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Caesars looks to make up for lost time by joining Japan IR race

| By Muhammad Cohen | Reading Time: 3 minutes
Vegas headliner hopes to reverse Asia errors in Wakayama bid with William Weidner, Clairvest, Mario Ho

In a major about-face, Caesars Entertainment is marching into Asia again.

The largest US gaming operator is joining Wakayama’s bid for one of Japan’s three integrated resort licenses available next year. Caesars’ reentry dramatically changes the Japan IR race that previously lost Caesars, Las Vegas Sands, Wynn Resorts and Genting Group.

For Caesars, it’s the first land-based international expansion since its US$17.3 billion reverse merger with Eldorado Resorts in 2019.

“[T]he opportunity internationally is going to have to be, frankly, stupendous for us to be running in that direction,” then Eldorado CEO Tom Reeg said announcing the friendly takeover on June 24, 2019.

In August 2019, Caesars abandoned its Japan IR effort. Last February, the combined company revealed it disposed of Caesars’ stake in a Korea casino hotel project:

“[W]e sold it for some barbecue pork,” Reeg, as Caesars CEO, said.

Reeg now calls Caesars “proud” to join the Wakayama consortium and looks forward “to creating something special with them for the Kansai region,” in a draft seen by ICE365 of the Caesars announcement released at 5p New York time on Wednesday.

The Kansai region’s strategic importance

Japan’s second-largest region – with a population of 22.8 million – Kansai centers on Osaka, population 2.8 million, where Caesars’ Vegas rival MGM Resorts International and Japanese financial conglomerate Orix seek an IR license. Wakayama Prefecture has less than 1 million residents, about 375,000 in Wakayama city, site of the proposed IR. Both cities are roughly 40 minutes by car in opposite directions from Kansai International Airport.

“Having a strong brand would certainly increase credibility and acceptance with the public in second-tier cities,” Dominic Carter, chief executive of consumer research firm The Carter Group, says. “The task goes beyond simply generating name recognition into being able to establish competence and track record regarding large projects – being able to promise the local audience a truly transformative, world class resort.”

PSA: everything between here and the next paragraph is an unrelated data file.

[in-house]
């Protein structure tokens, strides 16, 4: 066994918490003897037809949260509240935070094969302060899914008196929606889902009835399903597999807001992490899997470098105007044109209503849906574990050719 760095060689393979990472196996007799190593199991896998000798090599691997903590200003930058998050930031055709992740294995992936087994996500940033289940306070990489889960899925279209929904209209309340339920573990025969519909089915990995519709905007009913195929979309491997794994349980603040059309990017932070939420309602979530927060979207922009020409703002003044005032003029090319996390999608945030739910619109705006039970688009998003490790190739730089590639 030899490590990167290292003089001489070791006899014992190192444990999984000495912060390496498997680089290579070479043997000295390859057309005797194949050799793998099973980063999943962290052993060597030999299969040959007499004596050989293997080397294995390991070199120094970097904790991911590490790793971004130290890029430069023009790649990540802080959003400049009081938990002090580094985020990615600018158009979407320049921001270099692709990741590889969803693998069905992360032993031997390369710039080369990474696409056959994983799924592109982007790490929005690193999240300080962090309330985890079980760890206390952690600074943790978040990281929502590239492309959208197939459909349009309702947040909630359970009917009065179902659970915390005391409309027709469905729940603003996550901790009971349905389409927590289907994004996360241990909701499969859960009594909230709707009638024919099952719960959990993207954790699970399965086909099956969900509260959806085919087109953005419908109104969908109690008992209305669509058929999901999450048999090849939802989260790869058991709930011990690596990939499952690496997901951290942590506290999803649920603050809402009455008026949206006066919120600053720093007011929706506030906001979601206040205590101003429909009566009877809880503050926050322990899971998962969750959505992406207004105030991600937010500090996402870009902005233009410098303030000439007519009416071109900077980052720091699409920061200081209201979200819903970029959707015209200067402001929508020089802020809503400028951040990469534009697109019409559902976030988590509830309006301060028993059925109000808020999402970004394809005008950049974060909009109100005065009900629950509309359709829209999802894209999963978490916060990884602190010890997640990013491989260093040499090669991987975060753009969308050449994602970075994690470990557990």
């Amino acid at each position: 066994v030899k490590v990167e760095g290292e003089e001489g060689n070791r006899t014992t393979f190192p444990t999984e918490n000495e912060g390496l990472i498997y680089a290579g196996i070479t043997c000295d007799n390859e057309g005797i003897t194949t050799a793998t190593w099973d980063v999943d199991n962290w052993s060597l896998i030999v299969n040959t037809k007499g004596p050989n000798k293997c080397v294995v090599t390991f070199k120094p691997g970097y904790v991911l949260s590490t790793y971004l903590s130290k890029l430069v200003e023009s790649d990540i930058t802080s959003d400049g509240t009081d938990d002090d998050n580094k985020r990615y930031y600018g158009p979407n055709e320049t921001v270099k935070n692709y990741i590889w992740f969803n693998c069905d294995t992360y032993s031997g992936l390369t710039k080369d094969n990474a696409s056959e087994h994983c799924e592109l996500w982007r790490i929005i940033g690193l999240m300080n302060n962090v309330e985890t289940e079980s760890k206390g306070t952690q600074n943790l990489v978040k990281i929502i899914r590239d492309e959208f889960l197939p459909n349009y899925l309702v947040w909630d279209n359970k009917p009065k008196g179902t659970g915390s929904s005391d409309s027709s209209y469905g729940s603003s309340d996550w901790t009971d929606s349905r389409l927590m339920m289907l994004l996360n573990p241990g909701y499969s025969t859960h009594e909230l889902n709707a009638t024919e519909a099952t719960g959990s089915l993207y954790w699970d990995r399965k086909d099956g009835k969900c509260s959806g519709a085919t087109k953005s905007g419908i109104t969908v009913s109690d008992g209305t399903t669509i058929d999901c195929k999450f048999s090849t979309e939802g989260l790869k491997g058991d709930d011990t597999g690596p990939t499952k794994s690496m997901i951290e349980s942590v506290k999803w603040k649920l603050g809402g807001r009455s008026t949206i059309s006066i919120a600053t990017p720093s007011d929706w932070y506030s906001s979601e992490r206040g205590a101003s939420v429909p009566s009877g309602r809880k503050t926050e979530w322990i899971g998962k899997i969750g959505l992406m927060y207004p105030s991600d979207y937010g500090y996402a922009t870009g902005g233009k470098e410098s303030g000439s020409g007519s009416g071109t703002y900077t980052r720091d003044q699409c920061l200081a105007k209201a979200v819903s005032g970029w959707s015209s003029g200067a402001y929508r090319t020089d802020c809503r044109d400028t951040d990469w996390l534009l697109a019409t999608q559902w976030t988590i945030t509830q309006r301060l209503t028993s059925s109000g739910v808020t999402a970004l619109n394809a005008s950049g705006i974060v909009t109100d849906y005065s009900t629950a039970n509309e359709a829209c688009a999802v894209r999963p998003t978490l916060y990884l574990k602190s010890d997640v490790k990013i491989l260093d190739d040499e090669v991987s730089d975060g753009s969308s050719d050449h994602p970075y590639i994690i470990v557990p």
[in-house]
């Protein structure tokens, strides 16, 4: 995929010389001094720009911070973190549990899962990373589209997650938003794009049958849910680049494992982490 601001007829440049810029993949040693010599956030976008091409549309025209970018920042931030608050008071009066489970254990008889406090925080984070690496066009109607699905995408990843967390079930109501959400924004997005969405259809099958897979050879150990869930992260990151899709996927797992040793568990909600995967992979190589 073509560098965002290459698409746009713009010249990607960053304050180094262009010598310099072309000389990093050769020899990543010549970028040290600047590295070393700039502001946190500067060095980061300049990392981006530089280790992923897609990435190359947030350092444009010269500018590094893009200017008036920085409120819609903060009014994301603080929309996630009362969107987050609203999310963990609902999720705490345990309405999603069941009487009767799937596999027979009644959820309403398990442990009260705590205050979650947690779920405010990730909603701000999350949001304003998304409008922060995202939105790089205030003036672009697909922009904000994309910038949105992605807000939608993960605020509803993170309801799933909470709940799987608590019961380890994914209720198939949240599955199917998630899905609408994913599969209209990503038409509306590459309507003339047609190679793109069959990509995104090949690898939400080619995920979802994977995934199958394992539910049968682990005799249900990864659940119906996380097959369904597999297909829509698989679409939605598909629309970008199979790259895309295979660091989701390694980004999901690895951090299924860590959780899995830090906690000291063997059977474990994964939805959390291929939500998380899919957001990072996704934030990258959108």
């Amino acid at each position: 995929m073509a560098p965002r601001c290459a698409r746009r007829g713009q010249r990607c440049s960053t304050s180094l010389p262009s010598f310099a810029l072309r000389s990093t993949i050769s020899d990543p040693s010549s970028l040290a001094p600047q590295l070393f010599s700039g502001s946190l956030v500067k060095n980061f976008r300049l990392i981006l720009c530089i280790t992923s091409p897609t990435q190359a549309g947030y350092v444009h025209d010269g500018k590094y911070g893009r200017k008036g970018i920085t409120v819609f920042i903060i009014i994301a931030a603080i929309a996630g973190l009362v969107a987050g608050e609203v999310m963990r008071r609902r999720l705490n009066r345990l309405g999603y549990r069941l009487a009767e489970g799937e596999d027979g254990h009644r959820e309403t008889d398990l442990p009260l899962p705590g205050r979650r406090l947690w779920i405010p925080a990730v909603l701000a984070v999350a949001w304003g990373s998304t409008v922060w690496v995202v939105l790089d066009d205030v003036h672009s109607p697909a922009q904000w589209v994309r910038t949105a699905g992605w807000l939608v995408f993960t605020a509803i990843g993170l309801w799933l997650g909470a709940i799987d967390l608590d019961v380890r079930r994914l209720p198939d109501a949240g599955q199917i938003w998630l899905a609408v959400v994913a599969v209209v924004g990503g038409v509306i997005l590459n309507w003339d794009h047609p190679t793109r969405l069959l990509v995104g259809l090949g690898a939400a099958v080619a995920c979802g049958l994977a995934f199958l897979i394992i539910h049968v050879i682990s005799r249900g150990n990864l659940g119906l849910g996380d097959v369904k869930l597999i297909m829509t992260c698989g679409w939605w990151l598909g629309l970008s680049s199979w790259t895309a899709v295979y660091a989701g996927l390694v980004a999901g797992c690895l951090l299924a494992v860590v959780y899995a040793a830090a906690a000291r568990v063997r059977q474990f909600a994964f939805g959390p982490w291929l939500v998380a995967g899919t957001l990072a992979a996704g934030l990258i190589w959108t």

Governor Yoshinobu Nisaka insists Osaka’s proximity won’t hurt Wakayama’s licensing bid. Boosters suggest Wakayama and Osaka represent Japan’s only potential casino cluster among current bidders. Clustering succeeds in Macau’s Cotai and peninsula hubs, Manila’s Entertainment City and Singapore, Japan’s IR role model.

Caesar’s new partnerships

Caesars replaces France’s Group Partouche as casino operator under specially created Japanese holding company Clairvest Neem Ventures for the ¥470 billion (US$4.21bn/€3.62bn/£3.13bn) project.

Clairvest Neem Ventures includes Canadian investment fund Clairvest, esports entrepreneur Mario Ho – the 26 year old son of late Macau casino legend Stanley Ho and SJM Holdings co-chairman Angela Leong – and former Las Vegas Sands president and COO William Weidner. During his 1995-2009 LVS tenure, Weidner was instrumental in the design and development of the Cotai district, its Venetian Macao flagship, the Venetian Las Vegas and Singapore’s Marina Bay Sands.

Caesars looks to overcome a litany of Asian missteps featuring predecessor Harrah’s, then the US market leader, not bidding for a Macau license in 2001, and in 2007, buying a Cotai golf course for US$578 million, in futile hope of a new Macau concession, ultimately selling in 2013 at a US$150 million loss.

Financial strategies in Asia

Success in Asia may lift Caesars’ stock market valuation, Strategic Markets Advisors managing director Matthew Landry says, but he adds, “I do not think Caesars needs exposure to Asia in the long run” to prosper.

Caesars has “no capital commitment,” the annoucement states. A former Caesars executive says, “In Asia, equity is a better way to go. You can make some money on management deals, but if you’re going to pay that much attention you want some degree of ownership and regulatory control.”

The ex-executive believes that, after “five years to fix the US portfolio… they will have a ton of capital and then be able to invest or acquire.”

That timetable aligns with a potential Wakayama IR opening.

[Editor’s note: ICE365 received advance information about the addition of Caesars to the Wakayama bid on a confidential embargoed basis. Sources for this article were asked questions that did not reveal the substance of this article.]

Former US diplomat Muhammad Cohen has covered the casino business in Asia since 2006, most recently for Forbes and Inside Asian Gaming, and wrote Hong Kong On Air, a novel set during the 1997 handover about TV news, love, betrayal, high finance and cheap lingerie.

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